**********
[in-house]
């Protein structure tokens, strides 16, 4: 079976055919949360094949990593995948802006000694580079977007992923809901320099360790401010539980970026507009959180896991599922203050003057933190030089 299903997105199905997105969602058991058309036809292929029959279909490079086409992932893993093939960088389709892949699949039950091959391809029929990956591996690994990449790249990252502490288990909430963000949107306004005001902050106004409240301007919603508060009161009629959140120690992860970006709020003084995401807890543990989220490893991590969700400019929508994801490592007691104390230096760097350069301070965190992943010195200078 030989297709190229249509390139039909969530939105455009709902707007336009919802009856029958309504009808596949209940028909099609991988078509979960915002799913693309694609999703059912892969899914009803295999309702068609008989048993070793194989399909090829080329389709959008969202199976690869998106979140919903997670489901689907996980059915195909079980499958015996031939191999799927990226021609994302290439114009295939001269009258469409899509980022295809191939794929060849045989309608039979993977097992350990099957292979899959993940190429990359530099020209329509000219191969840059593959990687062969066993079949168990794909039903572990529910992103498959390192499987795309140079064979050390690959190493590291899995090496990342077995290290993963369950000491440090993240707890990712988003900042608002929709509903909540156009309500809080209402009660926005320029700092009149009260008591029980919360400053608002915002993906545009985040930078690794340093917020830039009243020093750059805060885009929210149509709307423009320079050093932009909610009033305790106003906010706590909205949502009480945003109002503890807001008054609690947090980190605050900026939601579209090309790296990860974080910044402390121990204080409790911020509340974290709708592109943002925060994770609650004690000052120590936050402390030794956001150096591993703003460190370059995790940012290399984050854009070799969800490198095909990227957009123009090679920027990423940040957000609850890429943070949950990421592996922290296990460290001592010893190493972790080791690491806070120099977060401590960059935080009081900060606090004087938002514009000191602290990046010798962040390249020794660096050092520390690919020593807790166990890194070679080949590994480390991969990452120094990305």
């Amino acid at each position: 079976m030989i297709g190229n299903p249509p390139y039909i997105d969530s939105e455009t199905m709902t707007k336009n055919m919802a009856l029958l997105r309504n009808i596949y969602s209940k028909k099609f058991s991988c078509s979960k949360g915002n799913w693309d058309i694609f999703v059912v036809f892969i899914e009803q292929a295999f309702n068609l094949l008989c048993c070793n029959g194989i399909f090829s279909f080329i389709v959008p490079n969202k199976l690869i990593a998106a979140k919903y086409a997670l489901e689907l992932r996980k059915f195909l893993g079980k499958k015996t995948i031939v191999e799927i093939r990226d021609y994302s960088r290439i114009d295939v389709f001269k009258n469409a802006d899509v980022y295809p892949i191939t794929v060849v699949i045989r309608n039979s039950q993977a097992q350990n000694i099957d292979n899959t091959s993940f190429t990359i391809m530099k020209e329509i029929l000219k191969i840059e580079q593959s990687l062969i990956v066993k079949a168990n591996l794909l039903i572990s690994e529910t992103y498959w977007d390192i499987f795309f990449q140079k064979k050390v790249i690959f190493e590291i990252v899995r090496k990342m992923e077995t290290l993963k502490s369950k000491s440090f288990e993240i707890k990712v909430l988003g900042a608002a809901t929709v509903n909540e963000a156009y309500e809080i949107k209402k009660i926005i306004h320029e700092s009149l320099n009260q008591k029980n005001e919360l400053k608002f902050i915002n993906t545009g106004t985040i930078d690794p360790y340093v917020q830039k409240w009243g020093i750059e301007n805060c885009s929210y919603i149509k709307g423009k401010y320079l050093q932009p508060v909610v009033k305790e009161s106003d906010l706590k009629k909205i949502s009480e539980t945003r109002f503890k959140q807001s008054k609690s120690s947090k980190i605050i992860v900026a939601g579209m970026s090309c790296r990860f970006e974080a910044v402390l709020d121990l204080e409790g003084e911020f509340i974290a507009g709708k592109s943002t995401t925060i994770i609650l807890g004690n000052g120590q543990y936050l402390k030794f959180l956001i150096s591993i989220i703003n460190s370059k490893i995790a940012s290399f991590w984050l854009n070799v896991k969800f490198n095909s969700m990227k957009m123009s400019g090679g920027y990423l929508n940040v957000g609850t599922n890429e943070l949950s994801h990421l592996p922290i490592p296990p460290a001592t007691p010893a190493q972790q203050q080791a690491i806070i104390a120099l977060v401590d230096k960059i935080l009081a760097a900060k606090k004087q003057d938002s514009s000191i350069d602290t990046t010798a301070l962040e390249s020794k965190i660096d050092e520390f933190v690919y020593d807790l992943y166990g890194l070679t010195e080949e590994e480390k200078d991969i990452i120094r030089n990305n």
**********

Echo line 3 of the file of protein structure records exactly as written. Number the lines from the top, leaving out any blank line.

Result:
């Amino acid at each position: 079976m030989i297709g190229n299903p249509p390139y039909i997105d969530s939105e455009t199905m709902t707007k336009n055919m919802a009856l029958l997105r309504n009808i596949y969602s209940k028909k099609f058991s991988c078509s979960k949360g915002n799913w693309d058309i694609f999703v059912v036809f892969i899914e009803q292929a295999f309702n068609l094949l008989c048993c070793n029959g194989i399909f090829s279909f080329i389709v959008p490079n969202k199976l690869i990593a998106a979140k919903y086409a997670l489901e689907l992932r996980k059915f195909l893993g079980k499958k015996t995948i031939v191999e799927i093939r990226d021609y994302s960088r290439i114009d295939v389709f001269k009258n469409a802006d899509v980022y295809p892949i191939t794929v060849v699949i045989r309608n039979s039950q993977a097992q350990n000694i099957d292979n899959t091959s993940f190429t990359i391809m530099k020209e329509i029929l000219k191969i840059e580079q593959s990687l062969i990956v066993k079949a168990n591996l794909l039903i572990s690994e529910t992103y498959w977007d390192i499987f795309f990449q140079k064979k050390v790249i690959f190493e590291i990252v899995r090496k990342m992923e077995t290290l993963k502490s369950k000491s440090f288990e993240i707890k990712v909430l988003g900042a608002a809901t929709v509903n909540e963000a156009y309500e809080i949107k209402k009660i926005i306004h320029e700092s009149l320099n009260q008591k029980n005001e919360l400053k608002f902050i915002n993906t545009g106004t985040i930078d690794p360790y340093v917020q830039k409240w009243g020093i750059e301007n805060c885009s929210y919603i149509k709307g423009k401010y320079l050093q932009p508060v909610v009033k305790e009161s106003d906010l706590k009629k909205i949502s009480e539980t945003r109002f503890k959140q807001s008054k609690s120690s947090k980190i605050i992860v900026a939601g579209m970026s090309c790296r990860f970006e974080a910044v402390l709020d121990l204080e409790g003084e911020f509340i974290a507009g709708k592109s943002t995401t925060i994770i609650l807890g004690n000052g120590q543990y936050l402390k030794f959180l956001i150096s591993i989220i703003n460190s370059k490893i995790a940012s290399f991590w984050l854009n070799v896991k969800f490198n095909s969700m990227k957009m123009s400019g090679g920027y990423l929508n940040v957000g609850t599922n890429e943070l949950s994801h990421l592996p922290i490592p296990p460290a001592t007691p010893a190493q972790q203050q080791a690491i806070i104390a120099l977060v401590d230096k960059i935080l009081a760097a900060k606090k004087q003057d938002s514009s000191i350069d602290t990046t010798a301070l962040e390249s020794k965190i660096d050092e520390f933190v690919y020593d807790l992943y166990g890194l070679t010195e080949e590994e480390k200078d991969i990452i120094r030089n990305n």